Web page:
Cyber attacks, misconfiguration, data leaks, and data breaches are increasingly common. Each week the news is full of new exposures of protected health information (PHI) and personally identifiable information (PII).
These security incidents are not only more common but also more costly. The average cost of a data breach is now nearly $4 million globally. For breaches involving third-parties, the cost increases to $4.29 million according to a recent report by IBM and the Ponemon Institute.
Every organization must invest in tools to prevent data breaches and reduce cybersecurity risk: particularly risks stemming from third and fourth-parties.
Cyber risk management and vendor risk management are top priorities for senior management and increasingly, at the board level.
Outside of financial costs, breaches impose significant regulatory and reputational costs due to new general data protection laws. As many of these laws have introduced or widened the scope of mandatory data breach notification laws.
In the United States, California has introduced CCPA, Florida has introduced FIPA, and New York has launched the SHIELD Act. Every state, territory, and country have turned their attention to protecting the PII and PHI of its citizens.
The compounding factor is these laws have broadened the definition of sensitive data. What were once small security incidents are now reportable data branches, increasing the impact of inadequate digital risk management.
While it started with the European Union's GDPR in 2018, countries like Brazil are following suit with LGPD.
It's safe to say, security teams have more to worry about than ever before. The job is now not only about developing information security policies and improving security postures. Increasingly, you are expected to translate technical details into terms non-technical stakeholders understand.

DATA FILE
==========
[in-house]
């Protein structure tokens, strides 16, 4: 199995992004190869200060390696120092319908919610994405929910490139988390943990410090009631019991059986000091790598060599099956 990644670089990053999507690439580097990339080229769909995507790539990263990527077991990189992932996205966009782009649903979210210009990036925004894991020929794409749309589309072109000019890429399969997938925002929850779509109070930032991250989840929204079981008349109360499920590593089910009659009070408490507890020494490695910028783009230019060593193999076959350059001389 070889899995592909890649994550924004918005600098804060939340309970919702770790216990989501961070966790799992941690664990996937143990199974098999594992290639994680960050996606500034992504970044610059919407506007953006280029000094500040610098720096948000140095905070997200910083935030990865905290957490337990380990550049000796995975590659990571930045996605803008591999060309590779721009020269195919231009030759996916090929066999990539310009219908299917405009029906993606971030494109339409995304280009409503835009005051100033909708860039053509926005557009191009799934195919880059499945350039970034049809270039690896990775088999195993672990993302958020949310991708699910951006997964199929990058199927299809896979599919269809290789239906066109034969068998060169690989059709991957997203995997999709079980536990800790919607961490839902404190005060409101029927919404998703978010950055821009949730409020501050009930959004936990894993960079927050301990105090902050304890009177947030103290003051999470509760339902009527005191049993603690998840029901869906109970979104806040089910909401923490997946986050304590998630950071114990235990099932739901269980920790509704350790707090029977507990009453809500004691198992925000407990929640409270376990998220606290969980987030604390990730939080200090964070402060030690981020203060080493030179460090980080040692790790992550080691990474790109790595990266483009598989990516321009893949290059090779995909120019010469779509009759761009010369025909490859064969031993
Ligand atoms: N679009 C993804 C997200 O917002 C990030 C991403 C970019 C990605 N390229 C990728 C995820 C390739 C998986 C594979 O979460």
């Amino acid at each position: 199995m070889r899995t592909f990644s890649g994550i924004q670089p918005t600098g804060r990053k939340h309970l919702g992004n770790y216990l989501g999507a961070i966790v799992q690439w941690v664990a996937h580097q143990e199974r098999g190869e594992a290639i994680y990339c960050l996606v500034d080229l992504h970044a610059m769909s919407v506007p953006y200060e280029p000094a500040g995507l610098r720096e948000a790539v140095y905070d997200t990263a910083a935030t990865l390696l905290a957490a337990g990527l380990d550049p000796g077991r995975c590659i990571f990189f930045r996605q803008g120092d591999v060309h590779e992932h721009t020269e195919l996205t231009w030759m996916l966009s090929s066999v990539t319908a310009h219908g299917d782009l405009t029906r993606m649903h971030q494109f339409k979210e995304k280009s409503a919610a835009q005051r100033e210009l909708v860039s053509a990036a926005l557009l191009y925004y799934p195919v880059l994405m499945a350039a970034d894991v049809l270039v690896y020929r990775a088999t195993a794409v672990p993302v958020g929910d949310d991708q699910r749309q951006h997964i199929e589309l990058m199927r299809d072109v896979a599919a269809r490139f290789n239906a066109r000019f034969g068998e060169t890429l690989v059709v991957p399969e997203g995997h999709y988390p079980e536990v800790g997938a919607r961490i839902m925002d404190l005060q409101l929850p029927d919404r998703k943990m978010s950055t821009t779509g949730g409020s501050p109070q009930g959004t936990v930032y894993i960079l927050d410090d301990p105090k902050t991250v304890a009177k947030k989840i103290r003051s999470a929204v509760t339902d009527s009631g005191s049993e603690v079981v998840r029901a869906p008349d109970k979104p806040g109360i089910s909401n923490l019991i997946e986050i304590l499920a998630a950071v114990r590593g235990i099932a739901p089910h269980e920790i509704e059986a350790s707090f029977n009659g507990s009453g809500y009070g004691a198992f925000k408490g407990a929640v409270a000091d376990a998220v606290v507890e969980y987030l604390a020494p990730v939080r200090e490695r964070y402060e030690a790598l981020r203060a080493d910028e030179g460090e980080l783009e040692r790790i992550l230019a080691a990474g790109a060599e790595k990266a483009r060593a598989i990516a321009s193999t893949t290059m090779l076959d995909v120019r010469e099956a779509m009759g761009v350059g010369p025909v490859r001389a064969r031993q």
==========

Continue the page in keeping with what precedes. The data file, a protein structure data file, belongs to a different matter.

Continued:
The good news is there are tools that can help, such as UpGuard, the issue is there are now so many tools that it's hard to decide on which one to pick.
We wrote this guide with all this in mind, to give you a clear comparison between RiskIQ, BitSight, and UpGuard, so you can make an informed decision and choose the tool that is right for you.
RiskIQ is a cybersecurity company based in San Francisco, California. RiskIQ provides cloud-based software as a service for organizations to manage their attack surface and detect phishing, fraud, malware, and other online security threats.
RiskIQ was founded in 2009 by Lou Manousos, Chris Kiernan, and David Pon.
BitSight Technologies is a Cambridge, MA-based company that aims to quantify the external cybersecurity posture of organizations using publicly accessible data.
BitSight’s security ratings are used by security and cybersecurity riskprofessionals to conduct due diligence research for vendor risk management programs, private equity, M&A activities, and more.
Additionally, these security ratings are used for attack surface analytics, industry benchmarking, and the assessment of fourth-party risk.